Wednesday, June 7, 2017

10 Slashers to Watch on Shudder

by Patrick Bromley
Happy Slasher Day!

Regular visitors to this site know that I'm a big fan of slasher movies (just listen to our latest episode of the podcast!) and of Shudder, the all-horror streaming service to which I've been a subscriber since it was in beta testing. As such, I thought it might be fun to put together this list of some slasher titles I think are worth watching on Shudder.

These aren't necessarily the "best" slashers available on the service. Some are genuinely great, but there are others I like more that I've left off the list in favor of including a few that are either slightly less known or just a lot of fun. Hopefully this list offers some variety, a couple of scares and a whole lot of characters making bad decisions. Enjoy!

Black Christmas (1973, dir. Bob Clark)
Of course I'm going to start with one of the best slasher movies ever made and a film that continues to climb up my list of favorite horror movies. I know that Black Christmas isn't technically the first slasher movie, but it is one of the most influential for the way it helped create the formula. Great characters, great atmosphere, great scares. Great, great movie.

Tourist Trap (1978, dir. David Schmoeller)
One of the earliest Charles Band productions is a really offbeat, really creepy little slasher movie from the late '70s that will give nightmares to anyone with a phobia about mannequins. It's the only movie on this list that's PG, but it's probably still too scary to show to kids. Dig that Pino Donaggio score.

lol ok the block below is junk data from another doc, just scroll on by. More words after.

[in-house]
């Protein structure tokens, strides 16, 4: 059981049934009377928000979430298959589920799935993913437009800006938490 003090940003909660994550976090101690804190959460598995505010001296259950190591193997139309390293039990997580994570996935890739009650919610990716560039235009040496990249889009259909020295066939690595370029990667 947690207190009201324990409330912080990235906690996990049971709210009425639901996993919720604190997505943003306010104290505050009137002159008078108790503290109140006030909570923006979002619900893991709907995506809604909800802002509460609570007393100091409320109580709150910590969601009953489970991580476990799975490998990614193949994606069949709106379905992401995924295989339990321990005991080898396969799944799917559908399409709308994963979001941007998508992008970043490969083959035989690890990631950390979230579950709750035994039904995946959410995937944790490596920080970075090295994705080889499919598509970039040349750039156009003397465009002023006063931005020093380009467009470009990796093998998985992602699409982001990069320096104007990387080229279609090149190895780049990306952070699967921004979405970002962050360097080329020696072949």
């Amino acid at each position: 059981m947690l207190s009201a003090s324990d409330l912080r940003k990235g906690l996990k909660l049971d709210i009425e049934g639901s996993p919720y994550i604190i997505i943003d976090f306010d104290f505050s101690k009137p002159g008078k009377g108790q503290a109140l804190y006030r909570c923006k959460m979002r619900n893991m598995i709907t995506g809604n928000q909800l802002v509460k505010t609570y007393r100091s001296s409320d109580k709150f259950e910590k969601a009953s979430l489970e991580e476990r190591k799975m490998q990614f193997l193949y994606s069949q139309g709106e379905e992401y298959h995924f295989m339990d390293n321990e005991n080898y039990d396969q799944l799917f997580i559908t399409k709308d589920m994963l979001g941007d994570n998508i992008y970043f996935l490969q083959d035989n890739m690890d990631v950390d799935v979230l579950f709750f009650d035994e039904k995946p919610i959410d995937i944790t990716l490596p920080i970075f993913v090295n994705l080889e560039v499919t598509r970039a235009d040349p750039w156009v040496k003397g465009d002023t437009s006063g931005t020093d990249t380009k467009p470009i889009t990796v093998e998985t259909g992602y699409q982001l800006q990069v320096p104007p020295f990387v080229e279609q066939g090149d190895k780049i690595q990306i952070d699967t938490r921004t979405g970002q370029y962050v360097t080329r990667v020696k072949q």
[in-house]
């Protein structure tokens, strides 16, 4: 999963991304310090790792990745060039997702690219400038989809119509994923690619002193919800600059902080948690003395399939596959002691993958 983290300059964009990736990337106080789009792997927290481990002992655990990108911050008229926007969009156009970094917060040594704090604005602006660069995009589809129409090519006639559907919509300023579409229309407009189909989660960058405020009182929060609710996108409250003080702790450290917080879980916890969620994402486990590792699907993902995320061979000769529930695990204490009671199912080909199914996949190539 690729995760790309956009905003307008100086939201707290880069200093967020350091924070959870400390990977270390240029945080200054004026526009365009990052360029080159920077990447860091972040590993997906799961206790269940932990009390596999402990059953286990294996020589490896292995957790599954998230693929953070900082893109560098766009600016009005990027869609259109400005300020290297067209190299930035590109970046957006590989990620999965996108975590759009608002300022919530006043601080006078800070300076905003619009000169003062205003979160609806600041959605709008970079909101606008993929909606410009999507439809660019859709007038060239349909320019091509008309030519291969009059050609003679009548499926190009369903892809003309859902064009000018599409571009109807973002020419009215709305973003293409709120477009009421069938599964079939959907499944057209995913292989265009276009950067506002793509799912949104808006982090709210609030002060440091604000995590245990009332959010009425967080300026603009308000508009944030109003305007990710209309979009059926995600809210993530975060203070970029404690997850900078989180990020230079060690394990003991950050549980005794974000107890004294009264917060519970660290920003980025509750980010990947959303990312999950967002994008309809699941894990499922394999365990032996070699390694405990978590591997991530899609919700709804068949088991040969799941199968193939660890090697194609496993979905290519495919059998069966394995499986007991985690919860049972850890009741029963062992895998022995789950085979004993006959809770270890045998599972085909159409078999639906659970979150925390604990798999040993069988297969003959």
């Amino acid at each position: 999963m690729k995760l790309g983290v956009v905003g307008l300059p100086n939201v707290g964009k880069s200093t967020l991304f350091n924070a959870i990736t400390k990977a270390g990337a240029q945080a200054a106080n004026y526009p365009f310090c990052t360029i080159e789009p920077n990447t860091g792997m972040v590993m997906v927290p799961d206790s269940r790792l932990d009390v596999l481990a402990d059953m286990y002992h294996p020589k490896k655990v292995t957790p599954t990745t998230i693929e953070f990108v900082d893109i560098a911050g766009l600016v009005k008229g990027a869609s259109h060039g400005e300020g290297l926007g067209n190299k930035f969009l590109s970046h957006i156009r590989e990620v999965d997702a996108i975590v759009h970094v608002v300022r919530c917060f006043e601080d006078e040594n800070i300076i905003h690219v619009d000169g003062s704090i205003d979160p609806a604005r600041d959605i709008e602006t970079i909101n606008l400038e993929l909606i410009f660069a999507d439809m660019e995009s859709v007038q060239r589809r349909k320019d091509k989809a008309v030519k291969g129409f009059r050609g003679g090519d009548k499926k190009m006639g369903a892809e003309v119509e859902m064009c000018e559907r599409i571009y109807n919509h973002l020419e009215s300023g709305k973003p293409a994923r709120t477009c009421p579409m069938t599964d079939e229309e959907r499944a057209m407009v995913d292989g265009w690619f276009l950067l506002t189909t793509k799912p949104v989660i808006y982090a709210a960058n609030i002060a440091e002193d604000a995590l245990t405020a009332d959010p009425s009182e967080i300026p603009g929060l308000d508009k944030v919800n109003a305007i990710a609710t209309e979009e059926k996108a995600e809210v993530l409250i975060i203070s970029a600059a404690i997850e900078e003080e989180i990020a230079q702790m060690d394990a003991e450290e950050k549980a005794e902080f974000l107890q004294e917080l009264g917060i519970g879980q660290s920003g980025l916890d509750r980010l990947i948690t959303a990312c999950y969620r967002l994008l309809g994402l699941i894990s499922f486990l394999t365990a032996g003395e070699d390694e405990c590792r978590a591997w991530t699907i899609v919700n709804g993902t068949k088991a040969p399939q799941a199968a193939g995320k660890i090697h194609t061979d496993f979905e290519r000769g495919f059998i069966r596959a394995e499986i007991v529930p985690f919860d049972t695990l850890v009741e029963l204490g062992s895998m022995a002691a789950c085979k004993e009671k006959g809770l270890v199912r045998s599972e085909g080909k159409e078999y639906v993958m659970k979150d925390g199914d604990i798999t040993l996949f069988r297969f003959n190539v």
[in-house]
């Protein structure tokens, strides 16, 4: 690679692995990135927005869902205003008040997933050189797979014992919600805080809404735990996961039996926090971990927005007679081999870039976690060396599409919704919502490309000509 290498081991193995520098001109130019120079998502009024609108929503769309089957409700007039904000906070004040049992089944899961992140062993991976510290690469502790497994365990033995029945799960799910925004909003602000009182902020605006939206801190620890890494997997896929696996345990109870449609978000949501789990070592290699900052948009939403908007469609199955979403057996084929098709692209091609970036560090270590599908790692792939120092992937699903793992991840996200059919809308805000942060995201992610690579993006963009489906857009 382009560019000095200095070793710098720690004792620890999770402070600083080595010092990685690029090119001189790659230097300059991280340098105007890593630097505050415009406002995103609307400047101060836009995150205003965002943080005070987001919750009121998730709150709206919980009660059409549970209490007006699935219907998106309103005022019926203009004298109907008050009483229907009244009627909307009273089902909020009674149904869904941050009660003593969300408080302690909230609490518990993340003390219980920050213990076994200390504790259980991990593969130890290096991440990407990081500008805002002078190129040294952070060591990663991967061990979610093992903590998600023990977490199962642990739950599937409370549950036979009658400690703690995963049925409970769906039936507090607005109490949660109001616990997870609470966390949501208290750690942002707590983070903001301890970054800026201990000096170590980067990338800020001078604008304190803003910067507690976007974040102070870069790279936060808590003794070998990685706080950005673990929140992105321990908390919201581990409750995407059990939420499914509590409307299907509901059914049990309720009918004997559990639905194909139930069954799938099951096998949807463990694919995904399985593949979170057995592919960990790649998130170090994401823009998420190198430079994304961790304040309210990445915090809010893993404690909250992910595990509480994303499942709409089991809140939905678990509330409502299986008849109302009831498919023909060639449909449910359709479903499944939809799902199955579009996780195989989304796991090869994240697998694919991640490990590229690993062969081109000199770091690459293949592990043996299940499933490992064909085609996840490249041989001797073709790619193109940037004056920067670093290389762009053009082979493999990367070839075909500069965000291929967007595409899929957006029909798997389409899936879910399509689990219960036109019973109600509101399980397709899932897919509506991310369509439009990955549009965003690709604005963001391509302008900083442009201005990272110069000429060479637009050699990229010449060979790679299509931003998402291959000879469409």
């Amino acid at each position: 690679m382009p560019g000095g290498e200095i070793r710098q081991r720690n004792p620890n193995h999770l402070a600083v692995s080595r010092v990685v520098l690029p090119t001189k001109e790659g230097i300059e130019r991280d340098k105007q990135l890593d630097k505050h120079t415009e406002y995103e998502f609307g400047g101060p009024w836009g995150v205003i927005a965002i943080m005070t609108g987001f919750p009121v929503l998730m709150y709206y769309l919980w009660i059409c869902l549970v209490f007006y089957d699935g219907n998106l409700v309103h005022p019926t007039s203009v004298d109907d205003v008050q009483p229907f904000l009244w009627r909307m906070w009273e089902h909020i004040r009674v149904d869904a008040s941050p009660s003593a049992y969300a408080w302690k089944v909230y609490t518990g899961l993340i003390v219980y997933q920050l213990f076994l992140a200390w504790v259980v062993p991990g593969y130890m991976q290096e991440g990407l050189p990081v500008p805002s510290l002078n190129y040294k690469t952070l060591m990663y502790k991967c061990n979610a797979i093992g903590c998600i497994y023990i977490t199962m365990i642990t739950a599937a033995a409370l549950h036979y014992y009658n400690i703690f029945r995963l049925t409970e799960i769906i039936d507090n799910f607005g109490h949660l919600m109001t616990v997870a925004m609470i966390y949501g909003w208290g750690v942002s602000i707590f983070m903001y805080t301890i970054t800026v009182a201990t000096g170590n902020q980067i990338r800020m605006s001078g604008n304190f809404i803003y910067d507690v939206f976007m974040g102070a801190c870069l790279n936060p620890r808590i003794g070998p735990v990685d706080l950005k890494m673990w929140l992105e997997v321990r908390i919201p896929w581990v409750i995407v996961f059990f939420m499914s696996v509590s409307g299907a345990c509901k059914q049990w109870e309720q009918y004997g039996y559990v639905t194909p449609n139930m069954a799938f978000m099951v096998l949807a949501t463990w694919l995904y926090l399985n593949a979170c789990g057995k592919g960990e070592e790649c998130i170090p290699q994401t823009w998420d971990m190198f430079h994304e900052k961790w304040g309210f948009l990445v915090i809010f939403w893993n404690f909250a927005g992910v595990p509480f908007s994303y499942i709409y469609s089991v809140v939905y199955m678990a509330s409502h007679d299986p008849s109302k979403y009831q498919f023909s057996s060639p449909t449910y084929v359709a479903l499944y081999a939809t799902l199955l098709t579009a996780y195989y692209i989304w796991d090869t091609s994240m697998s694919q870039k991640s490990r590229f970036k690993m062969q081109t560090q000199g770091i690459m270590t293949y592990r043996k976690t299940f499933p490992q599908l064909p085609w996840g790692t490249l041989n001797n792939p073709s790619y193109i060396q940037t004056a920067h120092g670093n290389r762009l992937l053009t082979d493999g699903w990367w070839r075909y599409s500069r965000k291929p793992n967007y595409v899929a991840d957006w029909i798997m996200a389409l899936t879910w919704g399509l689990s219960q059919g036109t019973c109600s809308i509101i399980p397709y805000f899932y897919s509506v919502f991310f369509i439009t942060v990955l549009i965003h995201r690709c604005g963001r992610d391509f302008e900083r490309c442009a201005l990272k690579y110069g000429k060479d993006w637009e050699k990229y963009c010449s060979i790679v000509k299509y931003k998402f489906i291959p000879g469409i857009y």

Blood Rage (1987, dir. Bruce Rubin)
Shot in 1983 but not released in 1987, this Thanksgiving slasher is nuts in so many ways. The twin brother "hook" is crazy, the actors are all in different movies and the gore is insanely over the top despite a tone that's often sort of silly. It's so much fun and has experienced a new life in the last year or two thanks to the Blu-ray from Arrow and the fact that Shudder is offering it to stream. It's not cranberry sauce!

Fender Bender (2015, dir. Mark Pavia)
This recent slasher is the first original, in-house production from Scream Factory and the first feature from director Mark Pavia in almost 20 years (his last film, The Night Flier, was released in 1997). The concept and execution of the slasher are cool and Pavia directs the shit out of the movie, really trying to maximize the tension and scares with a small cast and what basically amounts to a single location. The film has its limitations, but there's a ton to like in it.

Stagefright (1986, dir. Michele Soavi)
The debut feature Michele Soavi, a former actor and assistant to Dario Argento, features a killer in a giant owl mask carving up a bunch of actors rehearsing a show ("Whoooo is murdering us?"). The most gialloesque title on this list, the movie features a crazy amount of style and some really beautiful set pieces. It's eccentric in the way that Italian horror often is, but that's what makes it special. Also, did you see that mask?

Cold Prey (2005, dir. Roar Uthaug)
This Norwegian import is one of the best slashers ever set in the snow (though alongside titles like Shredder and Iced, that's not a high bar to clear). There are good characters and the movie is incredibly well put together; while pretty formulaic, the wintery location offers enough novelty to set the film apart from other modern slashers. Check it out if you've never seen it.